Every team will play 60 games. Teams will be playing 40 games against their own division rivals and 20 interleague games against the corresponding geographic division from the other league. Six of the 20 interleague games will be “rivalry” games.

  • July 23-26: @ Dodgers
  • July 28-30: vs. Padres
  • July 31-August 2: vs. Rangers
  • August 3-6: @ Rockies
  • August 7-9: @ Dodgers
  • August 10-12: @ Astros
  • August 14-16: vs. Athletics
  • August 17-18: @ Angels
  • August 19-20: vs. Angels
  • August 21-23: vs. Diamondbacks
  • August 25-27: vs. Dodgers
  • August 28-30: @ Diamondbacks
  • September 1-2: @ Rockies
  • September 4-7: vs. Diamondbacks
  • September 8-9: vs. Mariners
  • September 10-13: @ Padres
  • September 15-16: @ Mariners
  • September 18-20: @ Athletics
  • September 21-24: vs. Rockies
  • September 25-27: vs. Padres

The entire Giants schedule can be seen here.

Angels’ Andrelton Simmons opts out of final 5 games

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ANAHEIM, Calif. — Shortstop Andrelton Simmons has opted out of the remainder of the Los Angeles Angels’ season.

The Angels announced the four-time Gold Glove-winning shortstop’s decision Tuesday before they faced the San Diego Padres.

Los Angeles (24-31) is still technically in the playoff race with five games left in the regular season, and Simmons clearly caught the Angels by surprise, although the club said it respected his decision.

The 31-year-old Simmons, who can be a free agent this winter, is finishing his fifth year with the Angels. After spraining his ankle in late July and missing 22 games, Simmons is currently batting .297 with 10 RBIs while playing his usual stellar defense, albeit with four errors in 30 games.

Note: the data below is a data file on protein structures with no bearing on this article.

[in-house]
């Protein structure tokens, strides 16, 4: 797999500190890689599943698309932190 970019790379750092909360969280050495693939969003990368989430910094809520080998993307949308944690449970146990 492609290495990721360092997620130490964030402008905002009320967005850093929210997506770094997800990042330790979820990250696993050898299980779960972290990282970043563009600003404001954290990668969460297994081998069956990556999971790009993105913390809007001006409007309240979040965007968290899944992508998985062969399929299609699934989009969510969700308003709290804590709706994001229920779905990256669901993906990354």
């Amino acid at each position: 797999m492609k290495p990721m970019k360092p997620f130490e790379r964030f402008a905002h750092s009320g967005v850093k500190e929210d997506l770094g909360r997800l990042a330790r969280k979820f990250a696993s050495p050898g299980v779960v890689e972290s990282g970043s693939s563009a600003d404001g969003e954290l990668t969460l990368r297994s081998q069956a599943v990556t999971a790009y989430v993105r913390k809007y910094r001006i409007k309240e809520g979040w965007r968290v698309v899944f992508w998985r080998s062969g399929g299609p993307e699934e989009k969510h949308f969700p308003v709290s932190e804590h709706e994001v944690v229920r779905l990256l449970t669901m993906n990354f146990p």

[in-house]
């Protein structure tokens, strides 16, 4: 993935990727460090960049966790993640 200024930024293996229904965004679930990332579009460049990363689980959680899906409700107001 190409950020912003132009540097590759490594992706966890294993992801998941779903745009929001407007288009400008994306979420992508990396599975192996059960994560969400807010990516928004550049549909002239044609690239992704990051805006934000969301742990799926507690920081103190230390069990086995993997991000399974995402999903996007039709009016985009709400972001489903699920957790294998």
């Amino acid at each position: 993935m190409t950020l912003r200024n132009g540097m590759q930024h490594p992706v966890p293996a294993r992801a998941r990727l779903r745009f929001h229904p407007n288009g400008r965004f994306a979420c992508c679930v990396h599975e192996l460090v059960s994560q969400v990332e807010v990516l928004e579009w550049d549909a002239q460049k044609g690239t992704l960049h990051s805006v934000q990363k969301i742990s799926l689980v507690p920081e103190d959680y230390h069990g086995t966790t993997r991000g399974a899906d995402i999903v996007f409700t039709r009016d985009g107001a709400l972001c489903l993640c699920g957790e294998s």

“At this time, I feel this is the best decision for me and my family,” Simmons said in a statement. “We don’t know what the future holds, but we would like to sincerely thank the Angels organization and Angels fans for welcoming and making us feel at home.”

Manager Joe Maddon acknowledged he was caught by surprise when general manager Billy Eppler told him about Simmons’ decision Monday night after Simmons went 1 for 4 with an RBI single in the Angels’ home finale. Maddon texted Simmons, but hadn’t heard back by Tuesday afternoon.

“I’ve really enjoyed this guy a lot,” Maddon said. “I’m a big fan. This guy is a good baseball player, and I’ve enjoyed the conversations, too. It’s just unfortunate. He’s really a big part of what we’re doing right now.”

Simmons is a favorite of Angels fans for his defensive wizardry, and owner Arte Moreno has described Simmons as perhaps his favorite player to watch on the roster. Simmons has batted .281 with 36 homers and 281 RBIs during his five seasons with Los Angeles, and he won the Gold Glove in 2017 and 2018.

“He’s a thinking kind of a player, and I’ve enjoyed him a lot,” Maddon said.

Simmons will be a free agent this winter, and the Angels have an obvious replacement for him in David Fletcher, who has a .374 on-base percentage while regularly hitting leadoff for the Angels during his breakout major league season. Fletcher has been playing second base since Simmons’ return from injury.

But the Angels haven’t publicly closed the door on Simmons’ return, and he could be given a qualifying offer. Maddon has repeatedly said he would like Simmons to return in 2021 if possible.

The Angels haven’t had a winning season during Simmons’ five years in Anaheim, although Simmons said last week he wasn’t discouraged by the lack of team success. Simmons played his first four major league seasons in Atlanta, and he hasn’t appeared in the postseason since 2013.

Simmons also said he hadn’t been involved in any recent contract talks with the Angels, but he had enjoyed playing for the club. When asked if he wanted to return to the Halos, Simmons said he would have to “plead the fifth.”